Abducted By The 80s Review

artist: wang chung date: 10/04/2010 category: compact discs
wang chung: Abducted By The 80s
Released: Oct 5, 2010
Genre: New Wave
Label: Chong Music
Number Of Tracks: 8
Wang Chung has successfully made the transfer back to the new world by having the album released online, but they kept their old style and brought that back to the new world.
 Sound: 9
 Lyrics: 8
 Overall Impression: 8
 Overall rating:
 8.4 
 Reviewer rating:
 8.3 
 Users rating:
 8.5 
 Votes:
 4 
review (1) 12 comments vote for this album:
overall: 8.3
Abducted By The 80s Reviewed by: UG Team, on october 04, 2010
0 of 1 people found this review helpful

Sound: It was 1989, when the last full length Wang Chung album was released. Twenty one years later and two compilation albums on the rack, Wang Chung has successfully made the transfer back to the new world by having the album released online, but they kept their old style and brought that back to the new world. Wang Chung started in the 80's as a British new wave band. Although never attaining mega fame, their songs were featured as dance songs in the late 80's. Nick Feldman and Jack Hues were the original creative minds behind Wang Chung, and they are now back together to create new music. The Rent Free EP/Abducted by the 80's highlights four older hits: Dance Hall Days, Everybody Have Fun Tonight, Lets Go, and To Live And Die in L.A., with three brand new tracks: Rent Free, Stargazing, Abducted By The 80s, and London Orbital. All the songs represent the ambient sound Wang Chung brings to the table. By ambience I mean it is like a soundtrack to your life, it has that feeling that the music is just there, supporting your life with a soundtrack to everything you do. Listening to the band for a long time brings that atmospheric vibe, where the music seems to not stand out anymore, and it is just there, peaceful, alive, and inside the minds of the listeners for a couple days. The mixing and enhancement adds more depth to the songs, really improving upon the muddy mixing of the 80's, which somehow makes it sound even more like a band straight out of the eighties. The keyboards are crisp and resonant, each part of the drum-run is precise and dominant, and the vocals are echoed to perfection, which some bands overuse the echo and destroy good music, while some underuse it. Wang Chung uses the echo to give the album a great New Wave/Pop sound. From the mellow London Orbital, which provides that perfect ambience to your soundtrack, to the dance-beat driven Dance Hall Days, which makes dancing fun by adding slick beats with fun to listen to lyrics this album has a full punch of music. // 9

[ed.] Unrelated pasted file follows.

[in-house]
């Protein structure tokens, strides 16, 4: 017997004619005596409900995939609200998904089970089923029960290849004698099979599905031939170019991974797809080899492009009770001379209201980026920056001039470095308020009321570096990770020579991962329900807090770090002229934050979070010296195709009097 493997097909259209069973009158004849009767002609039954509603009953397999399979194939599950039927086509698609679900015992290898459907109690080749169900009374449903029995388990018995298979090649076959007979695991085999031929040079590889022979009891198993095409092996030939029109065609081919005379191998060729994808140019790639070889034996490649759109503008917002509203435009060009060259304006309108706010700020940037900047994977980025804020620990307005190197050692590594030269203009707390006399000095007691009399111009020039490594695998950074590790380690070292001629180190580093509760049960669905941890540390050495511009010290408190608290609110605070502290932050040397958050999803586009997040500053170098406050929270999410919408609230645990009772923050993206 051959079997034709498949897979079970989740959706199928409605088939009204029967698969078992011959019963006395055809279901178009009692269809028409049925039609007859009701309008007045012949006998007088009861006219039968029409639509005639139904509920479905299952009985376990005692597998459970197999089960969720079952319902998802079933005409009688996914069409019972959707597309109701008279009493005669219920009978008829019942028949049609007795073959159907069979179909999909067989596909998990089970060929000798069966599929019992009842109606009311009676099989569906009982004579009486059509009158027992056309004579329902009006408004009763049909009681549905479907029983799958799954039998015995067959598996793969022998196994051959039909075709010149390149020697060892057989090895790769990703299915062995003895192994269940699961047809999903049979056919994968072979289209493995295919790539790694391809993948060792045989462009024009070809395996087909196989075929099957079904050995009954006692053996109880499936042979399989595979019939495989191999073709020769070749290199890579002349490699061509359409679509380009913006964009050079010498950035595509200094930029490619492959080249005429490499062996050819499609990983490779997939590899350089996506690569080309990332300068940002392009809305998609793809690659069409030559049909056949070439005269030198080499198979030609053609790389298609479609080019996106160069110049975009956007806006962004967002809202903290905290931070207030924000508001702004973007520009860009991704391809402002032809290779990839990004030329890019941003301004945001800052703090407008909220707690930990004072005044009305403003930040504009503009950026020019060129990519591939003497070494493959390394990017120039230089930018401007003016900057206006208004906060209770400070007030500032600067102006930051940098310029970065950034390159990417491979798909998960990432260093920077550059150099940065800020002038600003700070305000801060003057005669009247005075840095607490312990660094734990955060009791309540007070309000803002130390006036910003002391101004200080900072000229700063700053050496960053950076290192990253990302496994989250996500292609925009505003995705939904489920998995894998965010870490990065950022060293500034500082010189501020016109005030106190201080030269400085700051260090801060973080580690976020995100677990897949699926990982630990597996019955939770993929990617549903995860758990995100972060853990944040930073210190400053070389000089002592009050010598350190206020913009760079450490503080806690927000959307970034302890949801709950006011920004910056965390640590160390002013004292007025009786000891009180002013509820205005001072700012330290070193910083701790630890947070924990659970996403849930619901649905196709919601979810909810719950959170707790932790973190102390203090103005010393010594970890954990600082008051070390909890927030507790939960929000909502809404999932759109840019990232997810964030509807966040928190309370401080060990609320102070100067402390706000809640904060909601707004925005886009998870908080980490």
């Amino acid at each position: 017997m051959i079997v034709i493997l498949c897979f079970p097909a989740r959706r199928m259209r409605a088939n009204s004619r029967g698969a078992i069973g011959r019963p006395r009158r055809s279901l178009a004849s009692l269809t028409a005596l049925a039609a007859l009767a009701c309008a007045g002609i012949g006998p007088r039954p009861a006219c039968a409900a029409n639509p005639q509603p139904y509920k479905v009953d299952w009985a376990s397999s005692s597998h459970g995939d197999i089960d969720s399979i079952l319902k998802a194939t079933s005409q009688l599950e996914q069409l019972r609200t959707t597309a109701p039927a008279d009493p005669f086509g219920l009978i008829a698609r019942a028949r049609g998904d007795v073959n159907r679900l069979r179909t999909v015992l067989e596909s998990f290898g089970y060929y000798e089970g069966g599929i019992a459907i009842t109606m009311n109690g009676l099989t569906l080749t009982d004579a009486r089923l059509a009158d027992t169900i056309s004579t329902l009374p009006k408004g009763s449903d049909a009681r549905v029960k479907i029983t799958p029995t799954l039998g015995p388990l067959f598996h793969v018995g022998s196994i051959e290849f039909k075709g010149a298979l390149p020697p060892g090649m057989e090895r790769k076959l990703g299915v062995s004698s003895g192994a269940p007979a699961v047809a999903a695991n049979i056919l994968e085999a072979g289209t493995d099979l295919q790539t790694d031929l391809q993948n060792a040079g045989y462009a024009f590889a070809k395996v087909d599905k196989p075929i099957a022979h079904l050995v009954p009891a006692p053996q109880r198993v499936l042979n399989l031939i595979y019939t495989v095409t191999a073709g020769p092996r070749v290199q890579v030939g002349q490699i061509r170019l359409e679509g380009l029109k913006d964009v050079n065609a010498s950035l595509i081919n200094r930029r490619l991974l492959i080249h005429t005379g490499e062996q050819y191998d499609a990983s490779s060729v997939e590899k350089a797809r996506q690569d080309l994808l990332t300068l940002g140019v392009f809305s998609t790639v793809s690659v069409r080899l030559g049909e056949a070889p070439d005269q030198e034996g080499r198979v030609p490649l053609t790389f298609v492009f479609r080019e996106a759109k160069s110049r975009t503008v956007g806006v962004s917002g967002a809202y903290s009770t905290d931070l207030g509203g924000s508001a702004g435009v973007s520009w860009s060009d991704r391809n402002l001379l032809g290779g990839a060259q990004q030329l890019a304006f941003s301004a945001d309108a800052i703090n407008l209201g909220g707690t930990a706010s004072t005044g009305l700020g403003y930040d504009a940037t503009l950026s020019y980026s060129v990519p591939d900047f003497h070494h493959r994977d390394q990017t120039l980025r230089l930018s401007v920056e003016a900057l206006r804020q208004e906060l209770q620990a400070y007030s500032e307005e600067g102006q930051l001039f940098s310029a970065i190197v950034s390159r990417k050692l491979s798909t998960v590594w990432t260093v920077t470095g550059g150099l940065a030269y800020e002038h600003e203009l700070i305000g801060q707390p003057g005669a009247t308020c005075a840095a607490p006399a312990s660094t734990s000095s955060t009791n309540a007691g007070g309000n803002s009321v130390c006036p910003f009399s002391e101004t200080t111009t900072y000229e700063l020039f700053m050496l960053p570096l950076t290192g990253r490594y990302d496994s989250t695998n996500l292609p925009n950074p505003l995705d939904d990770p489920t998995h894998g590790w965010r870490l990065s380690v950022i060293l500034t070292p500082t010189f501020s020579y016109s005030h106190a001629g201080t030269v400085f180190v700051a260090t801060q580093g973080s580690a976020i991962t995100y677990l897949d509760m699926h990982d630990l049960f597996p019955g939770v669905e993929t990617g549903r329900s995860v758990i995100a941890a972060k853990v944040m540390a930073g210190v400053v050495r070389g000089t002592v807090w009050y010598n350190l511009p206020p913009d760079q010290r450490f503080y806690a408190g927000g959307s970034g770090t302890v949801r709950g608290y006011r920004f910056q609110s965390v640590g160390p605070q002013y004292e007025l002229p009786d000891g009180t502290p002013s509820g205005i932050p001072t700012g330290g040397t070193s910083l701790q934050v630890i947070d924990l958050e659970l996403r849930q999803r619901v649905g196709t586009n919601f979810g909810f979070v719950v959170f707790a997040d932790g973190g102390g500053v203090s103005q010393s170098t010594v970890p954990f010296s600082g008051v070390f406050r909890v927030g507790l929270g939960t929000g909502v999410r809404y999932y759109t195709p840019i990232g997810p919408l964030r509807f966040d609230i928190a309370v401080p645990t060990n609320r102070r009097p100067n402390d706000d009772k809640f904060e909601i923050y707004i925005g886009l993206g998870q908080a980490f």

Lyrics: Jack Hues does the vocals for the album, and he has quite the harmonious voice. Every track has its fair share of higher vocals and lower vocals, many of the time the two parts are mixed together to create an absolutely beautiful mix of tones. The voice is almost too precious. The lyrics resemble more natural occurrences in life, such as looking up at the starts in Stargazing, or the party feel heard in Everybody Have Fun Tonight. // 8

Overall Impression: Being abducted by the 80's was exactly what I experience while listening to this album. The sound is purely ambient, the vocals are executed to perfection, and the enhanced mixing for such an elaborate style is 80 times better than the 80's technology could ever achieve. // 8


- Sean Michael Gonzalez (c) 2010

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